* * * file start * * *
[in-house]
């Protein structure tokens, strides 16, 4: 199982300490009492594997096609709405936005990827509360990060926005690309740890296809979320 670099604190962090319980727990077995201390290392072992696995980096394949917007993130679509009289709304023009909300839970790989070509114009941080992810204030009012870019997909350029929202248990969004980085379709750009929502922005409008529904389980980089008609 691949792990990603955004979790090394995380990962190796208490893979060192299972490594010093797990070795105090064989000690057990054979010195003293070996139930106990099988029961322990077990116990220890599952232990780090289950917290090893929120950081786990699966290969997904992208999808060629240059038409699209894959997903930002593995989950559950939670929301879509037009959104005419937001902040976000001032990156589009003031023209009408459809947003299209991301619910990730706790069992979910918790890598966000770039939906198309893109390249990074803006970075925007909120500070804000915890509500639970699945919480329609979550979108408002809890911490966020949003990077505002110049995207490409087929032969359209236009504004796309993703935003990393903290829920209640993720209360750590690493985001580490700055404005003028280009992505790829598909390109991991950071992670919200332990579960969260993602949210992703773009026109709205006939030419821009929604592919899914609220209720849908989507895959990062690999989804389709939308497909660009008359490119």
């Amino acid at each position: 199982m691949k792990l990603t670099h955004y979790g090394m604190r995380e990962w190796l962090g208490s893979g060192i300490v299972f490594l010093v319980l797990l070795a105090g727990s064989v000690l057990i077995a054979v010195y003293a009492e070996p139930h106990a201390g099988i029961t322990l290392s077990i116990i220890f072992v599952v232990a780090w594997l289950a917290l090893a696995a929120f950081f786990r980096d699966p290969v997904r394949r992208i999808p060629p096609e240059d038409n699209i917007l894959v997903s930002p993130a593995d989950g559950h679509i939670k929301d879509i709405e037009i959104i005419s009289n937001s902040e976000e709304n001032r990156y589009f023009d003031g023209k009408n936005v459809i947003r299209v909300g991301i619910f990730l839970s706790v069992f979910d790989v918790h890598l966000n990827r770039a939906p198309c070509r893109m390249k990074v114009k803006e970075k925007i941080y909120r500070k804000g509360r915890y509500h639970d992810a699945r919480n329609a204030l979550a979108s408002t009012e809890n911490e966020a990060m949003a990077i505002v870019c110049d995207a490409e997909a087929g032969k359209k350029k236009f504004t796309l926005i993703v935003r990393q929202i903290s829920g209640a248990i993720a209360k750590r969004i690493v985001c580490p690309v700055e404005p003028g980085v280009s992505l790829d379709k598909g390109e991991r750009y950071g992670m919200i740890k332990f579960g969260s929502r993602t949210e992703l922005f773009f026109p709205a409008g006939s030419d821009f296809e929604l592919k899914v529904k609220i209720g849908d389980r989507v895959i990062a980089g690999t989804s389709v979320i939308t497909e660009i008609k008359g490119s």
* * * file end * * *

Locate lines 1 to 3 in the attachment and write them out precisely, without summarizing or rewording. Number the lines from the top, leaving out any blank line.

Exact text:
[in-house]
């Protein structure tokens, strides 16, 4: 199982300490009492594997096609709405936005990827509360990060926005690309740890296809979320 670099604190962090319980727990077995201390290392072992696995980096394949917007993130679509009289709304023009909300839970790989070509114009941080992810204030009012870019997909350029929202248990969004980085379709750009929502922005409008529904389980980089008609 691949792990990603955004979790090394995380990962190796208490893979060192299972490594010093797990070795105090064989000690057990054979010195003293070996139930106990099988029961322990077990116990220890599952232990780090289950917290090893929120950081786990699966290969997904992208999808060629240059038409699209894959997903930002593995989950559950939670929301879509037009959104005419937001902040976000001032990156589009003031023209009408459809947003299209991301619910990730706790069992979910918790890598966000770039939906198309893109390249990074803006970075925007909120500070804000915890509500639970699945919480329609979550979108408002809890911490966020949003990077505002110049995207490409087929032969359209236009504004796309993703935003990393903290829920209640993720209360750590690493985001580490700055404005003028280009992505790829598909390109991991950071992670919200332990579960969260993602949210992703773009026109709205006939030419821009929604592919899914609220209720849908989507895959990062690999989804389709939308497909660009008359490119």
């Amino acid at each position: 199982m691949k792990l990603t670099h955004y979790g090394m604190r995380e990962w190796l962090g208490s893979g060192i300490v299972f490594l010093v319980l797990l070795a105090g727990s064989v000690l057990i077995a054979v010195y003293a009492e070996p139930h106990a201390g099988i029961t322990l290392s077990i116990i220890f072992v599952v232990a780090w594997l289950a917290l090893a696995a929120f950081f786990r980096d699966p290969v997904r394949r992208i999808p060629p096609e240059d038409n699209i917007l894959v997903s930002p993130a593995d989950g559950h679509i939670k929301d879509i709405e037009i959104i005419s009289n937001s902040e976000e709304n001032r990156y589009f023009d003031g023209k009408n936005v459809i947003r299209v909300g991301i619910f990730l839970s706790v069992f979910d790989v918790h890598l966000n990827r770039a939906p198309c070509r893109m390249k990074v114009k803006e970075k925007i941080y909120r500070k804000g509360r915890y509500h639970d992810a699945r919480n329609a204030l979550a979108s408002t009012e809890n911490e966020a990060m949003a990077i505002v870019c110049d995207a490409e997909a087929g032969k359209k350029k236009f504004t796309l926005i993703v935003r990393q929202i903290s829920g209640a248990i993720a209360k750590r969004i690493v985001c580490p690309v700055e404005p003028g980085v280009s992505l790829d379709k598909g390109e991991r750009y950071g992670m919200i740890k332990f579960g969260s929502r993602t949210e992703l922005f773009f026109p709205a409008g006939s030419d821009f296809e929604l592919k899914v529904k609220i209720g849908d389980r989507v895959i990062a980089g690999t989804s389709v979320i939308t497909e660009i008609k008359g490119s």